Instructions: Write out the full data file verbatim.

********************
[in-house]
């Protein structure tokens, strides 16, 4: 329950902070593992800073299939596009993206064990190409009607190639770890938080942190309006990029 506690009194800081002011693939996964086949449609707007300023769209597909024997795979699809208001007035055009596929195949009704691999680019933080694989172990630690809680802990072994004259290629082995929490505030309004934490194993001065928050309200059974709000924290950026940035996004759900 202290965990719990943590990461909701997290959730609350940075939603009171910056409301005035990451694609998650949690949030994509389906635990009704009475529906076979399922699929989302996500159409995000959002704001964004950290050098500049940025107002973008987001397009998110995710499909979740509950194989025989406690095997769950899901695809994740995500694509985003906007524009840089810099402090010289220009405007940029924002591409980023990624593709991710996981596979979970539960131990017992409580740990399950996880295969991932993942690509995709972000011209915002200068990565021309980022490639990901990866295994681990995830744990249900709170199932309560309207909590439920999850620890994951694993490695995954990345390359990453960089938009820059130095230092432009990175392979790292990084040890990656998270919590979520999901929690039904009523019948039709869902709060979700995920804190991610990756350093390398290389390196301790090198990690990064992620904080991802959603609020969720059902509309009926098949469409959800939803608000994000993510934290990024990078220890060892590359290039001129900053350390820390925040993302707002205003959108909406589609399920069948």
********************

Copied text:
[in-house]
């Protein structure tokens, strides 16, 4: 329950902070593992800073299939596009993206064990190409009607190639770890938080942190309006990029 506690009194800081002011693939996964086949449609707007300023769209597909024997795979699809208001007035055009596929195949009704691999680019933080694989172990630690809680802990072994004259290629082995929490505030309004934490194993001065928050309200059974709000924290950026940035996004759900 202290965990719990943590990461909701997290959730609350940075939603009171910056409301005035990451694609998650949690949030994509389906635990009704009475529906076979399922699929989302996500159409995000959002704001964004950290050098500049940025107002973008987001397009998110995710499909979740509950194989025989406690095997769950899901695809994740995500694509985003906007524009840089810099402090010289220009405007940029924002591409980023990624593709991710996981596979979970539960131990017992409580740990399950996880295969991932993942690509995709972000011209915002200068990565021309980022490639990901990866295994681990995830744990249900709170199932309560309207909590439920999850620890994951694993490695995954990345390359990453960089938009820059130095230092432009990175392979790292990084040890990656998270919590979520999901929690039904009523019948039709869902709060979700995920804190991610990756350093390398290389390196301790090198990690990064992620904080991802959603609020969720059902509309009926098949469409959800939803608000994000993510934290990024990078220890060892590359290039001129900053350390820390925040993302707002205003959108909406589609399920069948």